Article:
COVID-19 Keeping Orinda Schools on Its Toes

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(Courtesy of OUSD)
Orinda Union School District Superintendent Aida Glimme said they’re closely monitoring every COVID-19 case among their student and faculty population. COVID-19 cases have receded since the district resumed on-campus instruction on Aug. 11.

    Amid the recent emergence of new strains of COVID-19, students and faculty returned to in-person learning at schools across Orinda in August armed with knowledge and now bolstered by a shrinking number of confirmed cases of the virus.
   “We’re closely monitoring every case story,” said Orinda Union School District (OUSD) Superintendent Aida Glimme.
   COVID-19 cases have receded since the district resumed on-campus instruction Aug. 11, as shown by the OUSD COVID-19 dashboard on the district’s website. From the beginning of the school year until Sept. 3, there were 14 confirmed cases and 84 quarantines in OUSD’s student population. Thirty-nine of those quarantined were under modified orders and attending in-person class with the stipulation of twice weekly testing for the virus.
   As of Sept. 6, just one new confirmed student COVID-19 case and 28 student quarantines, 15 modified, were recorded, along with two positive staff cases.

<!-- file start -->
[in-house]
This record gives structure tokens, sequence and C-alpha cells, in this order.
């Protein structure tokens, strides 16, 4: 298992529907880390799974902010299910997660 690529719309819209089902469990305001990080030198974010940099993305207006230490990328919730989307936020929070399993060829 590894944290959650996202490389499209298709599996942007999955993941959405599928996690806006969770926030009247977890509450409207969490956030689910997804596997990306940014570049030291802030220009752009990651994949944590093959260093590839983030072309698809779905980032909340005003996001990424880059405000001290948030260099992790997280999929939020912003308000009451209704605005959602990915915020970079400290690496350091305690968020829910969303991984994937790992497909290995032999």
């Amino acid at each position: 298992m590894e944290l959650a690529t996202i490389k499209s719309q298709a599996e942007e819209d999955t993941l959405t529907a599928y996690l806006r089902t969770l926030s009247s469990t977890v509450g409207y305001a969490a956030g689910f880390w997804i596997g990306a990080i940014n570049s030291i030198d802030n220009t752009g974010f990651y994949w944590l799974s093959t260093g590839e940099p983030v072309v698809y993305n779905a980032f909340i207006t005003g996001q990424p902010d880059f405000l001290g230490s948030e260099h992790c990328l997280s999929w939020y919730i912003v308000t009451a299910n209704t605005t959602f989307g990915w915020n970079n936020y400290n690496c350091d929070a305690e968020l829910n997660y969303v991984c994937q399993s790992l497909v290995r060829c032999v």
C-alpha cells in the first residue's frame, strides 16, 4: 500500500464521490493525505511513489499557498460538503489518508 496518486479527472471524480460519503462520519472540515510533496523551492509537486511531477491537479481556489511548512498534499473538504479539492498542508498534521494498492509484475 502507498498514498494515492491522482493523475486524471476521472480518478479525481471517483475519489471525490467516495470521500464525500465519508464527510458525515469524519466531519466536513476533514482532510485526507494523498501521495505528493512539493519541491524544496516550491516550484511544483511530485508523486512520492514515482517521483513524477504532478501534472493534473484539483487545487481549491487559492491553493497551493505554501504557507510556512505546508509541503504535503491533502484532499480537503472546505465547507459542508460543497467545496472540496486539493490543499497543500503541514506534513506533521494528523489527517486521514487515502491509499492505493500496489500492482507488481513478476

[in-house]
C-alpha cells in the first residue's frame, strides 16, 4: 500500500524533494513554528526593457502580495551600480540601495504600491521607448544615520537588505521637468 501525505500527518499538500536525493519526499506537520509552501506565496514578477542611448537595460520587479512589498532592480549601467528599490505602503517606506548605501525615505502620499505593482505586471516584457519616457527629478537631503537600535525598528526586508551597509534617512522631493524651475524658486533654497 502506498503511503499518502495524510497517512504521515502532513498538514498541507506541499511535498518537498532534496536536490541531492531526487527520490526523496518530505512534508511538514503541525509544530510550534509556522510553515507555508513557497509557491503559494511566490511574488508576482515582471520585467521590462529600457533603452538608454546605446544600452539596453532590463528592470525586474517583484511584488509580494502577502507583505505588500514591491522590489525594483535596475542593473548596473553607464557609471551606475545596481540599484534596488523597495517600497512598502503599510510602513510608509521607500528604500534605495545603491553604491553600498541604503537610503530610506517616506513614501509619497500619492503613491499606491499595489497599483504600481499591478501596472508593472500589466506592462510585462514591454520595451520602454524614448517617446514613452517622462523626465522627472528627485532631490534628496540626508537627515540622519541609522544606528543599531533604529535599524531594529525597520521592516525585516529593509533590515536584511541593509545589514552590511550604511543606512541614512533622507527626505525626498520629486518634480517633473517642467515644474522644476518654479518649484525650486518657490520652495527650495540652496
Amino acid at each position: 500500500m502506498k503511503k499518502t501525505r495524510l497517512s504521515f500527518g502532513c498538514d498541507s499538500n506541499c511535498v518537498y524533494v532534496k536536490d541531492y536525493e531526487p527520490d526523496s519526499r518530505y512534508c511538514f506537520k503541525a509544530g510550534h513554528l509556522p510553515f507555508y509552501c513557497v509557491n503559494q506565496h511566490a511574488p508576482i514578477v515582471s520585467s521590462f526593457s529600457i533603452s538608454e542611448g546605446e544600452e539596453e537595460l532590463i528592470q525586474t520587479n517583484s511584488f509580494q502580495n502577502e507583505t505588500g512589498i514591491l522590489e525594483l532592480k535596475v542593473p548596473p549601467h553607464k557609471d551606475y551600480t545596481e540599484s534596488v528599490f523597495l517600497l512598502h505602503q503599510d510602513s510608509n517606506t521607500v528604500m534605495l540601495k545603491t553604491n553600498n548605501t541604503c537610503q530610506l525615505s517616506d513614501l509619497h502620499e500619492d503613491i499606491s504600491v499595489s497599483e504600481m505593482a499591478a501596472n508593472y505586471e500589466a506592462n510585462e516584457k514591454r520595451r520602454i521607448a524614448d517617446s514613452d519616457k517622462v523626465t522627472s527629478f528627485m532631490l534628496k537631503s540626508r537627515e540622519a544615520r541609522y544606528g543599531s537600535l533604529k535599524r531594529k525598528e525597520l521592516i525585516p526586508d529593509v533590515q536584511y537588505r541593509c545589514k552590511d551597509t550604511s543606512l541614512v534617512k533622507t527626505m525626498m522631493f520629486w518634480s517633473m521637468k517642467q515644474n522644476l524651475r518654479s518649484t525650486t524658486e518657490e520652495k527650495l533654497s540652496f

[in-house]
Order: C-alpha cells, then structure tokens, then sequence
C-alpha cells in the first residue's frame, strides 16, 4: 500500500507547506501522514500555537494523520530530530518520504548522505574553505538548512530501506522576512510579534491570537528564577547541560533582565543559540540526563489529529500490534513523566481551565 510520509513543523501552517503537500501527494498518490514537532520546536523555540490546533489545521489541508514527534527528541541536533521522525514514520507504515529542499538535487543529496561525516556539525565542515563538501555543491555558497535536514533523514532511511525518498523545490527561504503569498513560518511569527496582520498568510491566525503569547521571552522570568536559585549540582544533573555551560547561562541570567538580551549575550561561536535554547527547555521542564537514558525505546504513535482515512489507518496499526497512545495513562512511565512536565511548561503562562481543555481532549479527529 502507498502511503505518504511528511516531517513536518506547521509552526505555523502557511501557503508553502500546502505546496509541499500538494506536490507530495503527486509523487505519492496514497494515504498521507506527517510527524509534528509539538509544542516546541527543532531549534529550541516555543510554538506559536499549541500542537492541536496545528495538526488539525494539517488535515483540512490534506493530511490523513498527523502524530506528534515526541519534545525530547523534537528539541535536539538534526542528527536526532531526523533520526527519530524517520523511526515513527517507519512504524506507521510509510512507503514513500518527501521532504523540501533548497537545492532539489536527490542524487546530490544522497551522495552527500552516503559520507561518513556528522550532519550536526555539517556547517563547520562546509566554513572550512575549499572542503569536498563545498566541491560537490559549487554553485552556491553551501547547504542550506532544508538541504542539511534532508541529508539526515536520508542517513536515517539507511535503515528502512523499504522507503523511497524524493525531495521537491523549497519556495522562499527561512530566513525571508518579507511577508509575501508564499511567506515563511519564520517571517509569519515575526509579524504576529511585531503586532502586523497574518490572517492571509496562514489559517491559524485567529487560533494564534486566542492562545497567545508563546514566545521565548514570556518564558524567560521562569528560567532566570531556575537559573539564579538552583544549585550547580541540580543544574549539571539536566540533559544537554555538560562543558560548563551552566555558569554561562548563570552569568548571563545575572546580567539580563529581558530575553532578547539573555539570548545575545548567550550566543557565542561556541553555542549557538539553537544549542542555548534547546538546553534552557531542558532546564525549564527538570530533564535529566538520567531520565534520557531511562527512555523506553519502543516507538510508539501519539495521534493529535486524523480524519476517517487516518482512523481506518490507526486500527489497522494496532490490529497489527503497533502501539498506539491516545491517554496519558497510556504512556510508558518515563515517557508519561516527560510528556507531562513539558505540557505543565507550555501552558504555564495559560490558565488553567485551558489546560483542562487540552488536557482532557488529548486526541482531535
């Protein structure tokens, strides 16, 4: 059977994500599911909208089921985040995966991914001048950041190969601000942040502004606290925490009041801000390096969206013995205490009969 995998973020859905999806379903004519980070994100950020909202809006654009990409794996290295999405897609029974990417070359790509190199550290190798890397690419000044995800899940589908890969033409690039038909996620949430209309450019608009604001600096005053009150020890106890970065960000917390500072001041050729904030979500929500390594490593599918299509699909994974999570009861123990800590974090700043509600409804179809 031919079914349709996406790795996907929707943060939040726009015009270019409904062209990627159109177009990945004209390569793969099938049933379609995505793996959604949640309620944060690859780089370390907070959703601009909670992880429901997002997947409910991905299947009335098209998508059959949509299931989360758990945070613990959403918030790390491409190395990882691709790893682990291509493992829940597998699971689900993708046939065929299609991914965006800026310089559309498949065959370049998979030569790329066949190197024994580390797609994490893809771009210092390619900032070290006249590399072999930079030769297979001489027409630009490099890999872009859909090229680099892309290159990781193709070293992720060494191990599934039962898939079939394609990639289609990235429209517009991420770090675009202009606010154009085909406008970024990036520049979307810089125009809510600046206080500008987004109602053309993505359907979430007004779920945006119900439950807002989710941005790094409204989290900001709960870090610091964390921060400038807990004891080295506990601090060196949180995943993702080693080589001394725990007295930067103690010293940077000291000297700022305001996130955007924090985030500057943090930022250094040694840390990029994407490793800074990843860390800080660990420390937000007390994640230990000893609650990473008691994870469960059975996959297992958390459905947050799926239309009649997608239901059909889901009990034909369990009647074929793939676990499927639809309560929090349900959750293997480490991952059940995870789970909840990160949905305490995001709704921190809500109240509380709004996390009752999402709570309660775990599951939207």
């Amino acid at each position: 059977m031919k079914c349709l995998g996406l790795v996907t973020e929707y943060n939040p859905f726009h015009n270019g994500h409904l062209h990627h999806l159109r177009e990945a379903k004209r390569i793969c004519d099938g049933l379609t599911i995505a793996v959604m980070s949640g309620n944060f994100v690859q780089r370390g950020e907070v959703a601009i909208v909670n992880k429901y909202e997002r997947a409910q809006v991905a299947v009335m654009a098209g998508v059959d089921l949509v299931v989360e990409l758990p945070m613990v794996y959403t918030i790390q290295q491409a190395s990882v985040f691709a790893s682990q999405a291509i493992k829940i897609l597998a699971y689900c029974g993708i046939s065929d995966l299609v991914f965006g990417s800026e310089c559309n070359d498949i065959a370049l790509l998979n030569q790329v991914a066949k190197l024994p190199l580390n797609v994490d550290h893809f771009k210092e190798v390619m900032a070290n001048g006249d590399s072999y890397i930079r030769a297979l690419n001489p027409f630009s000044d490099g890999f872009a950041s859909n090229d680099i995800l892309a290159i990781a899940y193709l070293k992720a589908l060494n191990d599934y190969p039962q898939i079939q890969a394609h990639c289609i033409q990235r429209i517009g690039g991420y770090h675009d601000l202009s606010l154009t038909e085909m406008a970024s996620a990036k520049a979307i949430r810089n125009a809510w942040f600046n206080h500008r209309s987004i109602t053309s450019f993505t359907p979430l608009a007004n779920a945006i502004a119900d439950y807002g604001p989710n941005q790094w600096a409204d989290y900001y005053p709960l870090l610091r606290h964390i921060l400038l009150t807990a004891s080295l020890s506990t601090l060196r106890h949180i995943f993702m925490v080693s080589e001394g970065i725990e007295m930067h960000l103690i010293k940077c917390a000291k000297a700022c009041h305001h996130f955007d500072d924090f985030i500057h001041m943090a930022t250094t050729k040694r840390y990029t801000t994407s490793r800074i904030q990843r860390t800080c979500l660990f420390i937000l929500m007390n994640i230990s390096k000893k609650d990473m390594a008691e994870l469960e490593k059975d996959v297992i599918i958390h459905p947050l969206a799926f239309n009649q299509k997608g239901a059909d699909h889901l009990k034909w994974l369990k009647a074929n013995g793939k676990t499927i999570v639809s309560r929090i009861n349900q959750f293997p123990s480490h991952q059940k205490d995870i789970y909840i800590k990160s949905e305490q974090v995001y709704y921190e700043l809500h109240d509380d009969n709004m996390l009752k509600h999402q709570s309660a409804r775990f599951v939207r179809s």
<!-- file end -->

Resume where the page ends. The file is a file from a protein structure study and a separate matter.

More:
Superintendent Glimme credits diligent behind-the-scenes monitoring of the situation, in addition to student willingness to don their facemasks and practice adequate social distancing, with keeping the schools’ population healthy. She noted students testing positive were exposed to the virus outside of school and from family members.
   OUSD’s online COVID-19 dashboard, updated twice a week, states school communities are notified directly of positive or close contact cases by the District Student Services Team.
   How are the recommended safety protocols and guidelines affecting the learning environment in Orinda’s classrooms? Fortunately, they are “not a major factor,” Glimme said. “We see really active learning and engaged students.”
   The district has provided additional mental health support on campuses, such as increased counseling, to help lessen the effects of the additional stresses of attending school during a pandemic.
   The Orinda News was unable to reach a representative at Orinda Academy for comment.
   Holden High School, a private school in Orinda comprised of 35 students and 19 faculty members, has had no positive COVID-19 cases thus far into the ’21-22 school year, which kicked off Aug. 25.
   “We’re following all of the California Department of Education protocols,” said Holden High’s Clinical Director and Freshpeople Advisor, Jennifer Payne.
   Hand-washing and masking up indoors and outdoors, except when eating, has helped to keep the students and faculty of the private school healthy. COVID-19 tests are conducted at the school every Monday, and the faculty has a procedure flowchart to follow in the event of positive cases.
   John Nickerson, Superintendent of the Acalanes Union High School District (AUHSD), remarked that the safety protocols the district is employing have been effective thus far into the school year.